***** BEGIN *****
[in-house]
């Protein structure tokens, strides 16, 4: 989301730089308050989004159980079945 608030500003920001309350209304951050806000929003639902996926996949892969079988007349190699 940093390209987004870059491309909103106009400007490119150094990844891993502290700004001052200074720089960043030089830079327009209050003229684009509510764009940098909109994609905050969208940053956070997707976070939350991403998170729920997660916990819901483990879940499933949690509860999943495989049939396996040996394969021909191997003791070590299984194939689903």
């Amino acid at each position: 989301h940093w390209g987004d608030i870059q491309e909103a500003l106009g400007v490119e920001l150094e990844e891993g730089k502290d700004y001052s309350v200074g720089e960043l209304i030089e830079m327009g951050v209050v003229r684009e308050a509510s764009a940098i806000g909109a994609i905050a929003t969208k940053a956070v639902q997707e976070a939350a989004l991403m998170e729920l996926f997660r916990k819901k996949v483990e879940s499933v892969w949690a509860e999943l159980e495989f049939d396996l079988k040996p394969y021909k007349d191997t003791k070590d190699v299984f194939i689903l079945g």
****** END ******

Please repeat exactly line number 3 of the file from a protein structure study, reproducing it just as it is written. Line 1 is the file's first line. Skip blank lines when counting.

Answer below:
């Amino acid at each position: 989301h940093w390209g987004d608030i870059q491309e909103a500003l106009g400007v490119e920001l150094e990844e891993g730089k502290d700004y001052s309350v200074g720089e960043l209304i030089e830079m327009g951050v209050v003229r684009e308050a509510s764009a940098i806000g909109a994609i905050a929003t969208k940053a956070v639902q997707e976070a939350a989004l991403m998170e729920l996926f997660r916990k819901k996949v483990e879940s499933v892969w949690a509860e999943l159980e495989f049939d396996l079988k040996p394969y021909k007349d191997t003791k070590d190699v299984f194939i689903l079945g």